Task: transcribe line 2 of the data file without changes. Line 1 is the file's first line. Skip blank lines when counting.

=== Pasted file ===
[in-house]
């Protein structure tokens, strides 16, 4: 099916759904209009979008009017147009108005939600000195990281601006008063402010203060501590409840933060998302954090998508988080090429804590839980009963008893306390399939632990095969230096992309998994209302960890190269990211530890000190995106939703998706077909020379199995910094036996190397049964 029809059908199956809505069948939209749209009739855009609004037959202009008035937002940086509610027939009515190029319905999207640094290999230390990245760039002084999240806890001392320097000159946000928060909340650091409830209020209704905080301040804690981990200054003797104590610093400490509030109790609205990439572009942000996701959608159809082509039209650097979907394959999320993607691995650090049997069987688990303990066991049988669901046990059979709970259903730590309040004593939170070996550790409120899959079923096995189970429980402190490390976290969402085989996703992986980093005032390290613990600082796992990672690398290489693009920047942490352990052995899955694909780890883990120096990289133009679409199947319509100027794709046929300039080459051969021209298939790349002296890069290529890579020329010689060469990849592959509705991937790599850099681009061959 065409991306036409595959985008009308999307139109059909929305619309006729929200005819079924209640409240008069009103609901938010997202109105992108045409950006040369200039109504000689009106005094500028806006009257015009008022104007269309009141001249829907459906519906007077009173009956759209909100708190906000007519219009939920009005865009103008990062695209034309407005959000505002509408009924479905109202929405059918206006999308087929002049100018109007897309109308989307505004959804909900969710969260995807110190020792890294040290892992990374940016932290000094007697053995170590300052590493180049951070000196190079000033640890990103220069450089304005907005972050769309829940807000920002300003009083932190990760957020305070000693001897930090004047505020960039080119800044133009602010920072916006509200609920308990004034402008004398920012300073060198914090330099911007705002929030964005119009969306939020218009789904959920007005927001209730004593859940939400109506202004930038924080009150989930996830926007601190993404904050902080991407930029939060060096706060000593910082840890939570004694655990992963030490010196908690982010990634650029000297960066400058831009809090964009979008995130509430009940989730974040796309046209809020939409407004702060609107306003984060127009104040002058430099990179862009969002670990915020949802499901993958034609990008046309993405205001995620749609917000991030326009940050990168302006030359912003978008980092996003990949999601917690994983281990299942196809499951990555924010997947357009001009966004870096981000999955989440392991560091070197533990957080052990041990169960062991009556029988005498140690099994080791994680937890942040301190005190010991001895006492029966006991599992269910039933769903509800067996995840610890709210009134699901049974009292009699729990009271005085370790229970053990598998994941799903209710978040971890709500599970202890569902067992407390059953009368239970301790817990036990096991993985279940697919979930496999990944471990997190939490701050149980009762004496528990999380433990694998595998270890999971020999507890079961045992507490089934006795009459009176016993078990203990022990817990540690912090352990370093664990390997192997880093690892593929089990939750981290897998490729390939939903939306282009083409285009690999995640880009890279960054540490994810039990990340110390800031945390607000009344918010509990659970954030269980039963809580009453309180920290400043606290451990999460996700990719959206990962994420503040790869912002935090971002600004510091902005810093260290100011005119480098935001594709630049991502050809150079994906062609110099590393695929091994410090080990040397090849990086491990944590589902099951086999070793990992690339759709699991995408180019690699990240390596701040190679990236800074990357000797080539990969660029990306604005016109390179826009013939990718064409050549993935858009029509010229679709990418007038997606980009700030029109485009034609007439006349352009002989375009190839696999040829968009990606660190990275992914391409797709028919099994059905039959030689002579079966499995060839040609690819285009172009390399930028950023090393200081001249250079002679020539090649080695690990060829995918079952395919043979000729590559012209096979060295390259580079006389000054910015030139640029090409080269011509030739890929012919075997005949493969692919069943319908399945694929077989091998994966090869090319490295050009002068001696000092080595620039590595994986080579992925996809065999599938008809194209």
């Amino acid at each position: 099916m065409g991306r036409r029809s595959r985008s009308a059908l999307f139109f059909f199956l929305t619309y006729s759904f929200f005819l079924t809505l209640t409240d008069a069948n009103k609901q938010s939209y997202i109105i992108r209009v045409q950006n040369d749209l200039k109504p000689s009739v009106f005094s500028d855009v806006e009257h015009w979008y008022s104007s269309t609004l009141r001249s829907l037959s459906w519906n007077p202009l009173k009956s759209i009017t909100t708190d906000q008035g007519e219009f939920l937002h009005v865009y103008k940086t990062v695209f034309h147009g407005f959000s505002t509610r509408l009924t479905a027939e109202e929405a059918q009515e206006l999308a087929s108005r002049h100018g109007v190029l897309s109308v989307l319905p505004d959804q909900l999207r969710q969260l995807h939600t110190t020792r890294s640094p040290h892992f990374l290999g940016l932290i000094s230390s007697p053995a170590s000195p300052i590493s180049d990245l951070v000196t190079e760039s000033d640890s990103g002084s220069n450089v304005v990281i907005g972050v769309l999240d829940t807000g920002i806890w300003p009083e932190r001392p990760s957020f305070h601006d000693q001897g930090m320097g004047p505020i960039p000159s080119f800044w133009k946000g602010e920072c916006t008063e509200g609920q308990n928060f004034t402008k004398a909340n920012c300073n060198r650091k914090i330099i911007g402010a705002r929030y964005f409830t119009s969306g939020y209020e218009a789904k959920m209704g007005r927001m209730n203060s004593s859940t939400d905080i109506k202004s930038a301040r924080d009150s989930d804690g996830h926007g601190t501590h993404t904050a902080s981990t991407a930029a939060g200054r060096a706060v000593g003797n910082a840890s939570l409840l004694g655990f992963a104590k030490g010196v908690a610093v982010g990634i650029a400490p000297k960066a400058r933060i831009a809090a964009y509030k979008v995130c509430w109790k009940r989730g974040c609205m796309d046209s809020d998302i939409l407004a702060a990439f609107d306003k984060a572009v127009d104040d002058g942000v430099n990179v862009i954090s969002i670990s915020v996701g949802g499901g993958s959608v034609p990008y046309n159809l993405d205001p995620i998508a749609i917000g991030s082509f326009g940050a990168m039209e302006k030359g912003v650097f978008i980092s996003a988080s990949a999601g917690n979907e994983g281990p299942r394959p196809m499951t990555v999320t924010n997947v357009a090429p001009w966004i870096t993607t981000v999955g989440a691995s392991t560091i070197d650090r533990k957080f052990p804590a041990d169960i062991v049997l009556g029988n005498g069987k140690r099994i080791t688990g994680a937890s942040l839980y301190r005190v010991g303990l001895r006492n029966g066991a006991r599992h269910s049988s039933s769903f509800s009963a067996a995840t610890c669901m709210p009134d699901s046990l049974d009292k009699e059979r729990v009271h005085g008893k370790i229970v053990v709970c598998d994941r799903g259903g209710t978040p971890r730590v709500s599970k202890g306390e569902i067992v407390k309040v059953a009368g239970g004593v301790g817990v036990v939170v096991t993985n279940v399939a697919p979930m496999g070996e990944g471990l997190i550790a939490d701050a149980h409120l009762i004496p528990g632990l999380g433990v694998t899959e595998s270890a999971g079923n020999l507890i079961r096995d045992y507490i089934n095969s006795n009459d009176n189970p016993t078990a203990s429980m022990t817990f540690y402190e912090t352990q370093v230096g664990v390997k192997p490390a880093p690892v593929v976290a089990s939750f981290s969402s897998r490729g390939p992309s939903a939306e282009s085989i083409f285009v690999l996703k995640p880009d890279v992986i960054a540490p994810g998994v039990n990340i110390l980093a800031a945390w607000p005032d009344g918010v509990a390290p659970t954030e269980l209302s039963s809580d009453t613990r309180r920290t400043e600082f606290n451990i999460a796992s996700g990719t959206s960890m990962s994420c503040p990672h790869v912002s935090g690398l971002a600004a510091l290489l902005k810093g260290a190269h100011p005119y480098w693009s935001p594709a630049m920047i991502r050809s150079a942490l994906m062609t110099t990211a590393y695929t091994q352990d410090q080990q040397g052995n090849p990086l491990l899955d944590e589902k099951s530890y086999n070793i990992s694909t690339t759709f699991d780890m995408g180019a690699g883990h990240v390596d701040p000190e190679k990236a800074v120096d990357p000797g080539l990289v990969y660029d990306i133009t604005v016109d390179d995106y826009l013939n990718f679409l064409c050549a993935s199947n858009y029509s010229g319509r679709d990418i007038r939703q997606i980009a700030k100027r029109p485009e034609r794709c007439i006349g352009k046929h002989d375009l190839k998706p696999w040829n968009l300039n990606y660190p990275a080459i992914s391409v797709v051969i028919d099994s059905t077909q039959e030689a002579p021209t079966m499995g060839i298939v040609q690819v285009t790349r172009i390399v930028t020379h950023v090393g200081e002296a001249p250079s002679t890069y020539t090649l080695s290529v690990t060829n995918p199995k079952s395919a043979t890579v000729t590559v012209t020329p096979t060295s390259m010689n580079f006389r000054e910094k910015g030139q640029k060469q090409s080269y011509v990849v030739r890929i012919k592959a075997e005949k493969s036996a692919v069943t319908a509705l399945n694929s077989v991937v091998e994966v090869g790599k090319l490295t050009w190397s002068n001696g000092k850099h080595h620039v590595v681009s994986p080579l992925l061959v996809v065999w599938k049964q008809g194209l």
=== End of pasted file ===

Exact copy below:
């Protein structure tokens, strides 16, 4: 099916759904209009979008009017147009108005939600000195990281601006008063402010203060501590409840933060998302954090998508988080090429804590839980009963008893306390399939632990095969230096992309998994209302960890190269990211530890000190995106939703998706077909020379199995910094036996190397049964 029809059908199956809505069948939209749209009739855009609004037959202009008035937002940086509610027939009515190029319905999207640094290999230390990245760039002084999240806890001392320097000159946000928060909340650091409830209020209704905080301040804690981990200054003797104590610093400490509030109790609205990439572009942000996701959608159809082509039209650097979907394959999320993607691995650090049997069987688990303990066991049988669901046990059979709970259903730590309040004593939170070996550790409120899959079923096995189970429980402190490390976290969402085989996703992986980093005032390290613990600082796992990672690398290489693009920047942490352990052995899955694909780890883990120096990289133009679409199947319509100027794709046929300039080459051969021209298939790349002296890069290529890579020329010689060469990849592959509705991937790599850099681009061959 065409991306036409595959985008009308999307139109059909929305619309006729929200005819079924209640409240008069009103609901938010997202109105992108045409950006040369200039109504000689009106005094500028806006009257015009008022104007269309009141001249829907459906519906007077009173009956759209909100708190906000007519219009939920009005865009103008990062695209034309407005959000505002509408009924479905109202929405059918206006999308087929002049100018109007897309109308989307505004959804909900969710969260995807110190020792890294040290892992990374940016932290000094007697053995170590300052590493180049951070000196190079000033640890990103220069450089304005907005972050769309829940807000920002300003009083932190990760957020305070000693001897930090004047505020960039080119800044133009602010920072916006509200609920308990004034402008004398920012300073060198914090330099911007705002929030964005119009969306939020218009789904959920007005927001209730004593859940939400109506202004930038924080009150989930996830926007601190993404904050902080991407930029939060060096706060000593910082840890939570004694655990992963030490010196908690982010990634650029000297960066400058831009809090964009979008995130509430009940989730974040796309046209809020939409407004702060609107306003984060127009104040002058430099990179862009969002670990915020949802499901993958034609990008046309993405205001995620749609917000991030326009940050990168302006030359912003978008980092996003990949999601917690994983281990299942196809499951990555924010997947357009001009966004870096981000999955989440392991560091070197533990957080052990041990169960062991009556029988005498140690099994080791994680937890942040301190005190010991001895006492029966006991599992269910039933769903509800067996995840610890709210009134699901049974009292009699729990009271005085370790229970053990598998994941799903209710978040971890709500599970202890569902067992407390059953009368239970301790817990036990096991993985279940697919979930496999990944471990997190939490701050149980009762004496528990999380433990694998595998270890999971020999507890079961045992507490089934006795009459009176016993078990203990022990817990540690912090352990370093664990390997192997880093690892593929089990939750981290897998490729390939939903939306282009083409285009690999995640880009890279960054540490994810039990990340110390800031945390607000009344918010509990659970954030269980039963809580009453309180920290400043606290451990999460996700990719959206990962994420503040790869912002935090971002600004510091902005810093260290100011005119480098935001594709630049991502050809150079994906062609110099590393695929091994410090080990040397090849990086491990944590589902099951086999070793990992690339759709699991995408180019690699990240390596701040190679990236800074990357000797080539990969660029990306604005016109390179826009013939990718064409050549993935858009029509010229679709990418007038997606980009700030029109485009034609007439006349352009002989375009190839696999040829968009990606660190990275992914391409797709028919099994059905039959030689002579079966499995060839040609690819285009172009390399930028950023090393200081001249250079002679020539090649080695690990060829995918079952395919043979000729590559012209096979060295390259580079006389000054910015030139640029090409080269011509030739890929012919075997005949493969692919069943319908399945694929077989091998994966090869090319490295050009002068001696000092080595620039590595994986080579992925996809065999599938008809194209």